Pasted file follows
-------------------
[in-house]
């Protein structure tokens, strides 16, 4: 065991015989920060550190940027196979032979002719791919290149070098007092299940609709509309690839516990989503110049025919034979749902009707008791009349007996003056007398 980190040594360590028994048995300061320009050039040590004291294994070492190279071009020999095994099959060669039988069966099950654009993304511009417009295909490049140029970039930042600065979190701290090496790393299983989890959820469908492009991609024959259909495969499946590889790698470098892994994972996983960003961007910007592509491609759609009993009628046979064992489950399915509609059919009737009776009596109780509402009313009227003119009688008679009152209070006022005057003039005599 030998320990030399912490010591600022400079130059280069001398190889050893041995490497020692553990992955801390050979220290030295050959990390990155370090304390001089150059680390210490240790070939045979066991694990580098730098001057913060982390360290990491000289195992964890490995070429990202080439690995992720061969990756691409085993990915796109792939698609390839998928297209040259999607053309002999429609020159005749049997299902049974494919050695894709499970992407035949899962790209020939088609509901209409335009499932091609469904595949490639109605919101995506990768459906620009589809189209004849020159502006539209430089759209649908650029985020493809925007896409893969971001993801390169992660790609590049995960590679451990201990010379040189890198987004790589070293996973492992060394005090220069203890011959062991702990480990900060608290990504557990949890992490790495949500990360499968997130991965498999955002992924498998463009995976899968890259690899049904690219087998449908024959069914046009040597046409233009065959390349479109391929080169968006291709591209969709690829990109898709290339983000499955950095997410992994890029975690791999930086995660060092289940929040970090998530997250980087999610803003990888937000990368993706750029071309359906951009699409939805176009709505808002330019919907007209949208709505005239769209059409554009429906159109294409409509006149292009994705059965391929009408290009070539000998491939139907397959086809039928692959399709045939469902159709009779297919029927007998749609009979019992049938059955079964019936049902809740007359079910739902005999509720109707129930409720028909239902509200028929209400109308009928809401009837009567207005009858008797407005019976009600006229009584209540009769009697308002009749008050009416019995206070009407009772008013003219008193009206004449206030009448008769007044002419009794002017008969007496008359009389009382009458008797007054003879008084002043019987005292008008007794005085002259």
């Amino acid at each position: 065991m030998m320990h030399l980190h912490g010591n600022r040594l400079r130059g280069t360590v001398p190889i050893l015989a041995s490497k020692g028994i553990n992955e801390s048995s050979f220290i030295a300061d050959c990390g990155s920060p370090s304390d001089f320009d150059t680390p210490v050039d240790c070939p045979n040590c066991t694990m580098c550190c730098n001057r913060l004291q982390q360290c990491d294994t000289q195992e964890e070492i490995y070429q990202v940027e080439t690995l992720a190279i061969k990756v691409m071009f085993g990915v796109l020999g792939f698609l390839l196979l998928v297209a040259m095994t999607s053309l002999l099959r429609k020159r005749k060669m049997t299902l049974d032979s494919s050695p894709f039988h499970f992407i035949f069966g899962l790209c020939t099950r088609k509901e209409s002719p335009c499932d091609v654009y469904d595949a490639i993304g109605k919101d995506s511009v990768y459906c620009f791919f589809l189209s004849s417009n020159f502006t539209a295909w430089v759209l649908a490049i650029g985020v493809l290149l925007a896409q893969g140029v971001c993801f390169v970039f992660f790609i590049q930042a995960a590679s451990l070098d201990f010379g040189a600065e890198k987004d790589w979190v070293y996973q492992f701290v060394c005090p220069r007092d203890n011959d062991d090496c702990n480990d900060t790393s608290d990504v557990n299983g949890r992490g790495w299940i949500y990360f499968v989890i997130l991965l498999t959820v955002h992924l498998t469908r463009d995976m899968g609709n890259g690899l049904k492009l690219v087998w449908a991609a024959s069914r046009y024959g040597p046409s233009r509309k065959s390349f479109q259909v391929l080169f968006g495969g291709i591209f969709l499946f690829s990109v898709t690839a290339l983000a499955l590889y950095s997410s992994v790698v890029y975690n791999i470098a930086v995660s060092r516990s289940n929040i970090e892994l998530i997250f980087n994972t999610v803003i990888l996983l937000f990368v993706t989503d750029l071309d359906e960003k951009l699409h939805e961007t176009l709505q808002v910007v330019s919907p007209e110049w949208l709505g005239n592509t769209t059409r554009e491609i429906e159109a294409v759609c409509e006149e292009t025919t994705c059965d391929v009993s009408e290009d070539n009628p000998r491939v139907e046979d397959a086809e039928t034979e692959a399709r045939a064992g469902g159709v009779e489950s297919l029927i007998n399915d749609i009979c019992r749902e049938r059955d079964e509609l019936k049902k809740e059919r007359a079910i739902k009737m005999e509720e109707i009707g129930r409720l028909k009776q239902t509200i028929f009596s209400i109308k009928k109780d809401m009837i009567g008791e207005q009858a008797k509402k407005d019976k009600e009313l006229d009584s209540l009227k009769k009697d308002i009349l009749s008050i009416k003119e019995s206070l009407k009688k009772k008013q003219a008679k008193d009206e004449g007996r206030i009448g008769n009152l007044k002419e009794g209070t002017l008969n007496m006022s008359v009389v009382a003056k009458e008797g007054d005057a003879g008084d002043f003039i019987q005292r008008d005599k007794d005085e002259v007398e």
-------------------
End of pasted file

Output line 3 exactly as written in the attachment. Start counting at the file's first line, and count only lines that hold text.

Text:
């Amino acid at each position: 065991m030998m320990h030399l980190h912490g010591n600022r040594l400079r130059g280069t360590v001398p190889i050893l015989a041995s490497k020692g028994i553990n992955e801390s048995s050979f220290i030295a300061d050959c990390g990155s920060p370090s304390d001089f320009d150059t680390p210490v050039d240790c070939p045979n040590c066991t694990m580098c550190c730098n001057r913060l004291q982390q360290c990491d294994t000289q195992e964890e070492i490995y070429q990202v940027e080439t690995l992720a190279i061969k990756v691409m071009f085993g990915v796109l020999g792939f698609l390839l196979l998928v297209a040259m095994t999607s053309l002999l099959r429609k020159r005749k060669m049997t299902l049974d032979s494919s050695p894709f039988h499970f992407i035949f069966g899962l790209c020939t099950r088609k509901e209409s002719p335009c499932d091609v654009y469904d595949a490639i993304g109605k919101d995506s511009v990768y459906c620009f791919f589809l189209s004849s417009n020159f502006t539209a295909w430089v759209l649908a490049i650029g985020v493809l290149l925007a896409q893969g140029v971001c993801f390169v970039f992660f790609i590049q930042a995960a590679s451990l070098d201990f010379g040189a600065e890198k987004d790589w979190v070293y996973q492992f701290v060394c005090p220069r007092d203890n011959d062991d090496c702990n480990d900060t790393s608290d990504v557990n299983g949890r992490g790495w299940i949500y990360f499968v989890i997130l991965l498999t959820v955002h992924l498998t469908r463009d995976m899968g609709n890259g690899l049904k492009l690219v087998w449908a991609a024959s069914r046009y024959g040597p046409s233009r509309k065959s390349f479109q259909v391929l080169f968006g495969g291709i591209f969709l499946f690829s990109v898709t690839a290339l983000a499955l590889y950095s997410s992994v790698v890029y975690n791999i470098a930086v995660s060092r516990s289940n929040i970090e892994l998530i997250f980087n994972t999610v803003i990888l996983l937000f990368v993706t989503d750029l071309d359906e960003k951009l699409h939805e961007t176009l709505q808002v910007v330019s919907p007209e110049w949208l709505g005239n592509t769209t059409r554009e491609i429906e159109a294409v759609c409509e006149e292009t025919t994705c059965d391929v009993s009408e290009d070539n009628p000998r491939v139907e046979d397959a086809e039928t034979e692959a399709r045939a064992g469902g159709v009779e489950s297919l029927i007998n399915d749609i009979c019992r749902e049938r059955d079964e509609l019936k049902k809740e059919r007359a079910i739902k009737m005999e509720e109707i009707g129930r409720l028909k009776q239902t509200i028929f009596s209400i109308k009928k109780d809401m009837i009567g008791e207005q009858a008797k509402k407005d019976k009600e009313l006229d009584s209540l009227k009769k009697d308002i009349l009749s008050i009416k003119e019995s206070l009407k009688k009772k008013q003219a008679k008193d009206e004449g007996r206030i009448g008769n009152l007044k002419e009794g209070t002017l008969n007496m006022s008359v009389v009382a003056k009458e008797g007054d005057a003879g008084d002043f003039i019987q005292r008008d005599k007794d005085e002259v007398e």